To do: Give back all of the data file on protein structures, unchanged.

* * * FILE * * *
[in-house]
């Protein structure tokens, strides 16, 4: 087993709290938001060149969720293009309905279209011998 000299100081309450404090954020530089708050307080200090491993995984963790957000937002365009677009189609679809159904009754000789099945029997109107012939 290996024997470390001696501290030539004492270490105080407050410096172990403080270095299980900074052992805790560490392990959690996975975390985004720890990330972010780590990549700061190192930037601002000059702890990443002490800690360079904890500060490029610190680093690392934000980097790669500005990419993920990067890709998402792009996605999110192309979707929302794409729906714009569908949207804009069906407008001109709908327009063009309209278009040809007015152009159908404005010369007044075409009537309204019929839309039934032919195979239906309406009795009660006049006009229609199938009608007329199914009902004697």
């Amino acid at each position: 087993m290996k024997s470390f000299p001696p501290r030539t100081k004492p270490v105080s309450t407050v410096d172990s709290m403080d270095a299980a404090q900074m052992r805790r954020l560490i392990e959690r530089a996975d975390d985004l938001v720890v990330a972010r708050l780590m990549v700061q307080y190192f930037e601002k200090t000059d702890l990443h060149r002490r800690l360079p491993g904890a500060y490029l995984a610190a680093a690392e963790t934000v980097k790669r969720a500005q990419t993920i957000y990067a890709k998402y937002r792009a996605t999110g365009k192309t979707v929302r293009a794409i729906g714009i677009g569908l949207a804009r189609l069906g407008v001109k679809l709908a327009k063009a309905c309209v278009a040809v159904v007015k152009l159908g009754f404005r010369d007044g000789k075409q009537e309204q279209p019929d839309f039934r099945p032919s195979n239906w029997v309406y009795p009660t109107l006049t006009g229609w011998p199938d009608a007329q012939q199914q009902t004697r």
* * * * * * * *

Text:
[in-house]
């Protein structure tokens, strides 16, 4: 087993709290938001060149969720293009309905279209011998 000299100081309450404090954020530089708050307080200090491993995984963790957000937002365009677009189609679809159904009754000789099945029997109107012939 290996024997470390001696501290030539004492270490105080407050410096172990403080270095299980900074052992805790560490392990959690996975975390985004720890990330972010780590990549700061190192930037601002000059702890990443002490800690360079904890500060490029610190680093690392934000980097790669500005990419993920990067890709998402792009996605999110192309979707929302794409729906714009569908949207804009069906407008001109709908327009063009309209278009040809007015152009159908404005010369007044075409009537309204019929839309039934032919195979239906309406009795009660006049006009229609199938009608007329199914009902004697």
């Amino acid at each position: 087993m290996k024997s470390f000299p001696p501290r030539t100081k004492p270490v105080s309450t407050v410096d172990s709290m403080d270095a299980a404090q900074m052992r805790r954020l560490i392990e959690r530089a996975d975390d985004l938001v720890v990330a972010r708050l780590m990549v700061q307080y190192f930037e601002k200090t000059d702890l990443h060149r002490r800690l360079p491993g904890a500060y490029l995984a610190a680093a690392e963790t934000v980097k790669r969720a500005q990419t993920i957000y990067a890709k998402y937002r792009a996605t999110g365009k192309t979707v929302r293009a794409i729906g714009i677009g569908l949207a804009r189609l069906g407008v001109k679809l709908a327009k063009a309905c309209v278009a040809v159904v007015k152009l159908g009754f404005r010369d007044g000789k075409q009537e309204q279209p019929d839309f039934r099945p032919s195979n239906w029997v309406y009795p009660t109107l006049t006009g229609w011998p199938d009608a007329q012939q199914q009902t004697r």